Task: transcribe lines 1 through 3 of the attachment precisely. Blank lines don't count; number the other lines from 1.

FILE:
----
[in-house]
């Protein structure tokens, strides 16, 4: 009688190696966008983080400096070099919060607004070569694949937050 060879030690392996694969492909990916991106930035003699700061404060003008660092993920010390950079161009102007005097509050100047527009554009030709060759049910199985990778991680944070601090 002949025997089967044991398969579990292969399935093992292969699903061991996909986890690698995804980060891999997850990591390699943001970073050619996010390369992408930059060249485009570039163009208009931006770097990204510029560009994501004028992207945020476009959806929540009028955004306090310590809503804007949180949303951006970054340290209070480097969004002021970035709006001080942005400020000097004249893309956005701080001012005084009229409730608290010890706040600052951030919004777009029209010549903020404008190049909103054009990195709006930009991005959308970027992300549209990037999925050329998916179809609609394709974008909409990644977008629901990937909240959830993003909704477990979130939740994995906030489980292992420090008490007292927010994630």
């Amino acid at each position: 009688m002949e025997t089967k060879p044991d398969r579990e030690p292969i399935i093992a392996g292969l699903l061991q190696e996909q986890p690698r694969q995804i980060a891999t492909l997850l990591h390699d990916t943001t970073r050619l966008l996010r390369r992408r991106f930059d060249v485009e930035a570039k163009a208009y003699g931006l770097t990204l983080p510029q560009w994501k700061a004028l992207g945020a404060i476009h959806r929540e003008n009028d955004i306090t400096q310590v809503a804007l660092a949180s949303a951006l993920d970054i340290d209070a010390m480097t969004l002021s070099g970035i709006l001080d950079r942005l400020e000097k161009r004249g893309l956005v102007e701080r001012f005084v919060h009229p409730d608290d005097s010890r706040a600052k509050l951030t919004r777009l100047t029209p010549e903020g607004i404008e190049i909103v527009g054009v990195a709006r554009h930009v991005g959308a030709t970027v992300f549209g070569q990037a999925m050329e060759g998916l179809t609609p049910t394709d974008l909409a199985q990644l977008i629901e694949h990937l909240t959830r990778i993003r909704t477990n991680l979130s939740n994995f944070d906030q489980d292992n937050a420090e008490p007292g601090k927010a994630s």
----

[in-house]
């Protein structure tokens, strides 16, 4: 009688190696966008983080400096070099919060607004070569694949937050 060879030690392996694969492909990916991106930035003699700061404060003008660092993920010390950079161009102007005097509050100047527009554009030709060759049910199985990778991680944070601090 002949025997089967044991398969579990292969399935093992292969699903061991996909986890690698995804980060891999997850990591390699943001970073050619996010390369992408930059060249485009570039163009208009931006770097990204510029560009994501004028992207945020476009959806929540009028955004306090310590809503804007949180949303951006970054340290209070480097969004002021970035709006001080942005400020000097004249893309956005701080001012005084009229409730608290010890706040600052951030919004777009029209010549903020404008190049909103054009990195709006930009991005959308970027992300549209990037999925050329998916179809609609394709974008909409990644977008629901990937909240959830993003909704477990979130939740994995906030489980292992420090008490007292927010994630």
């Amino acid at each position: 009688m002949e025997t089967k060879p044991d398969r579990e030690p292969i399935i093992a392996g292969l699903l061991q190696e996909q986890p690698r694969q995804i980060a891999t492909l997850l990591h390699d990916t943001t970073r050619l966008l996010r390369r992408r991106f930059d060249v485009e930035a570039k163009a208009y003699g931006l770097t990204l983080p510029q560009w994501k700061a004028l992207g945020a404060i476009h959806r929540e003008n009028d955004i306090t400096q310590v809503a804007l660092a949180s949303a951006l993920d970054i340290d209070a010390m480097t969004l002021s070099g970035i709006l001080d950079r942005l400020e000097k161009r004249g893309l956005v102007e701080r001012f005084v919060h009229p409730d608290d005097s010890r706040a600052k509050l951030t919004r777009l100047t029209p010549e903020g607004i404008e190049i909103v527009g054009v990195a709006r554009h930009v991005g959308a030709t970027v992300f549209g070569q990037a999925m050329e060759g998916l179809t609609p049910t394709d974008l909409a199985q990644l977008i629901e694949h990937l909240t959830r990778i993003r909704t477990n991680l979130s939740n994995f944070d906030q489980d292992n937050a420090e008490p007292g601090k927010a994630s």